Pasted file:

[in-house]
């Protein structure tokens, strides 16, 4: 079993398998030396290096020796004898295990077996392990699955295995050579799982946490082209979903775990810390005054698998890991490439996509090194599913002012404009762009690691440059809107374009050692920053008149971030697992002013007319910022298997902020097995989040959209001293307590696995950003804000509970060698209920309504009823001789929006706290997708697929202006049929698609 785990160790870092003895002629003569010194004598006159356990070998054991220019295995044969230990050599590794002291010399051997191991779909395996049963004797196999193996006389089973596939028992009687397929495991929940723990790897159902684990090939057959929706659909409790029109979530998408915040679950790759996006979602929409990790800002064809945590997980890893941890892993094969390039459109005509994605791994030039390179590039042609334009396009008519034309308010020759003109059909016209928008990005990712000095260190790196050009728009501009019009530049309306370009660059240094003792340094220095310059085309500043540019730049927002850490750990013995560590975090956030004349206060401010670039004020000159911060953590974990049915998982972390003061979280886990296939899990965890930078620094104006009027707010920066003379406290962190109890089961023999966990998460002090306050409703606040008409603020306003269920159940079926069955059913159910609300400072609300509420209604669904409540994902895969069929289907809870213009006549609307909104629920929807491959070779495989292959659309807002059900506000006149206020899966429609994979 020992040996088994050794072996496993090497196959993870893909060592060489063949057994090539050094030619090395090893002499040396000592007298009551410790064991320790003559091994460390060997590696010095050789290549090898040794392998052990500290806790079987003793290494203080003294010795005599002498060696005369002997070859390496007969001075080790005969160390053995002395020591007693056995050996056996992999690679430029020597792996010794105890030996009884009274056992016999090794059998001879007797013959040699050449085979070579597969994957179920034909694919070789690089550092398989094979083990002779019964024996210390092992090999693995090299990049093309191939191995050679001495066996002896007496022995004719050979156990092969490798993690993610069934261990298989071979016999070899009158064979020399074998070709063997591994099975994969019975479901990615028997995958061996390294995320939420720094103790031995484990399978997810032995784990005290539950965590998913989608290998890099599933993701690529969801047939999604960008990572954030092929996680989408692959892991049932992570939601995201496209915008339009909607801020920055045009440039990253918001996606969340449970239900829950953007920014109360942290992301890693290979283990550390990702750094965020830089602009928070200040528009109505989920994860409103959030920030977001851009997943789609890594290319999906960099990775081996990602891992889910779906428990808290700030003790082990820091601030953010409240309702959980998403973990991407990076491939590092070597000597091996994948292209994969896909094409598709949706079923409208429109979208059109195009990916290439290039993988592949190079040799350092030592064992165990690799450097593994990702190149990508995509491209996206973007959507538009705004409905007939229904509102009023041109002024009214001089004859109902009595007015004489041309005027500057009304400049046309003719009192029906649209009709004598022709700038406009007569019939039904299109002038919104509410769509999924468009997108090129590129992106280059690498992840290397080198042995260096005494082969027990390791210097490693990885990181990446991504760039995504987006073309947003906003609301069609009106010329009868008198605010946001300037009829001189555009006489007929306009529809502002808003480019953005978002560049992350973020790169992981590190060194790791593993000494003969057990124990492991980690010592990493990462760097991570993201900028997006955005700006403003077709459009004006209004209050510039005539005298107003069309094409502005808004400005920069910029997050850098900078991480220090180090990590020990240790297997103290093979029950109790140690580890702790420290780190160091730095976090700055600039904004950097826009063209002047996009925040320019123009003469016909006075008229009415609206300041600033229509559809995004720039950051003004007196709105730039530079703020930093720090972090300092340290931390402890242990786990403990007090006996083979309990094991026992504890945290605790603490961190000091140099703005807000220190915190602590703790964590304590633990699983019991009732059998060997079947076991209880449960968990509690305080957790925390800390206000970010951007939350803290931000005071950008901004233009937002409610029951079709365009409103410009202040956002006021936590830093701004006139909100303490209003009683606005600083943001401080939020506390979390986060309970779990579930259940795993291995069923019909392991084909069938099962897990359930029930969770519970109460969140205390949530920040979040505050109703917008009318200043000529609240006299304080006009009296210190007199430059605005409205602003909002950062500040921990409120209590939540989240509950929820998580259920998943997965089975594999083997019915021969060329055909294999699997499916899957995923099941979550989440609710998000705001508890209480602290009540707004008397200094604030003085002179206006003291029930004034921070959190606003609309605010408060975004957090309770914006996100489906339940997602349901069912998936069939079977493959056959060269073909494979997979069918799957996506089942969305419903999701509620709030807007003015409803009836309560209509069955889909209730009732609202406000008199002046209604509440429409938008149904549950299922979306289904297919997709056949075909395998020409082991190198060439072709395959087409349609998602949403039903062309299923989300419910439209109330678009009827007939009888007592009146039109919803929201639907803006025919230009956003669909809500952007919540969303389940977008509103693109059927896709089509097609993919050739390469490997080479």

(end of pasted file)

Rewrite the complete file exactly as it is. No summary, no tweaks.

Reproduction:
[in-house]
């Protein structure tokens, strides 16, 4: 079993398998030396290096020796004898295990077996392990699955295995050579799982946490082209979903775990810390005054698998890991490439996509090194599913002012404009762009690691440059809107374009050692920053008149971030697992002013007319910022298997902020097995989040959209001293307590696995950003804000509970060698209920309504009823001789929006706290997708697929202006049929698609 785990160790870092003895002629003569010194004598006159356990070998054991220019295995044969230990050599590794002291010399051997191991779909395996049963004797196999193996006389089973596939028992009687397929495991929940723990790897159902684990090939057959929706659909409790029109979530998408915040679950790759996006979602929409990790800002064809945590997980890893941890892993094969390039459109005509994605791994030039390179590039042609334009396009008519034309308010020759003109059909016209928008990005990712000095260190790196050009728009501009019009530049309306370009660059240094003792340094220095310059085309500043540019730049927002850490750990013995560590975090956030004349206060401010670039004020000159911060953590974990049915998982972390003061979280886990296939899990965890930078620094104006009027707010920066003379406290962190109890089961023999966990998460002090306050409703606040008409603020306003269920159940079926069955059913159910609300400072609300509420209604669904409540994902895969069929289907809870213009006549609307909104629920929807491959070779495989292959659309807002059900506000006149206020899966429609994979 020992040996088994050794072996496993090497196959993870893909060592060489063949057994090539050094030619090395090893002499040396000592007298009551410790064991320790003559091994460390060997590696010095050789290549090898040794392998052990500290806790079987003793290494203080003294010795005599002498060696005369002997070859390496007969001075080790005969160390053995002395020591007693056995050996056996992999690679430029020597792996010794105890030996009884009274056992016999090794059998001879007797013959040699050449085979070579597969994957179920034909694919070789690089550092398989094979083990002779019964024996210390092992090999693995090299990049093309191939191995050679001495066996002896007496022995004719050979156990092969490798993690993610069934261990298989071979016999070899009158064979020399074998070709063997591994099975994969019975479901990615028997995958061996390294995320939420720094103790031995484990399978997810032995784990005290539950965590998913989608290998890099599933993701690529969801047939999604960008990572954030092929996680989408692959892991049932992570939601995201496209915008339009909607801020920055045009440039990253918001996606969340449970239900829950953007920014109360942290992301890693290979283990550390990702750094965020830089602009928070200040528009109505989920994860409103959030920030977001851009997943789609890594290319999906960099990775081996990602891992889910779906428990808290700030003790082990820091601030953010409240309702959980998403973990991407990076491939590092070597000597091996994948292209994969896909094409598709949706079923409208429109979208059109195009990916290439290039993988592949190079040799350092030592064992165990690799450097593994990702190149990508995509491209996206973007959507538009705004409905007939229904509102009023041109002024009214001089004859109902009595007015004489041309005027500057009304400049046309003719009192029906649209009709004598022709700038406009007569019939039904299109002038919104509410769509999924468009997108090129590129992106280059690498992840290397080198042995260096005494082969027990390791210097490693990885990181990446991504760039995504987006073309947003906003609301069609009106010329009868008198605010946001300037009829001189555009006489007929306009529809502002808003480019953005978002560049992350973020790169992981590190060194790791593993000494003969057990124990492991980690010592990493990462760097991570993201900028997006955005700006403003077709459009004006209004209050510039005539005298107003069309094409502005808004400005920069910029997050850098900078991480220090180090990590020990240790297997103290093979029950109790140690580890702790420290780190160091730095976090700055600039904004950097826009063209002047996009925040320019123009003469016909006075008229009415609206300041600033229509559809995004720039950051003004007196709105730039530079703020930093720090972090300092340290931390402890242990786990403990007090006996083979309990094991026992504890945290605790603490961190000091140099703005807000220190915190602590703790964590304590633990699983019991009732059998060997079947076991209880449960968990509690305080957790925390800390206000970010951007939350803290931000005071950008901004233009937002409610029951079709365009409103410009202040956002006021936590830093701004006139909100303490209003009683606005600083943001401080939020506390979390986060309970779990579930259940795993291995069923019909392991084909069938099962897990359930029930969770519970109460969140205390949530920040979040505050109703917008009318200043000529609240006299304080006009009296210190007199430059605005409205602003909002950062500040921990409120209590939540989240509950929820998580259920998943997965089975594999083997019915021969060329055909294999699997499916899957995923099941979550989440609710998000705001508890209480602290009540707004008397200094604030003085002179206006003291029930004034921070959190606003609309605010408060975004957090309770914006996100489906339940997602349901069912998936069939079977493959056959060269073909494979997979069918799957996506089942969305419903999701509620709030807007003015409803009836309560209509069955889909209730009732609202406000008199002046209604509440429409938008149904549950299922979306289904297919997709056949075909395998020409082991190198060439072709395959087409349609998602949403039903062309299923989300419910439209109330678009009827007939009888007592009146039109919803929201639907803006025919230009956003669909809500952007919540969303389940977008509103693109059927896709089509097609993919050739390469490997080479």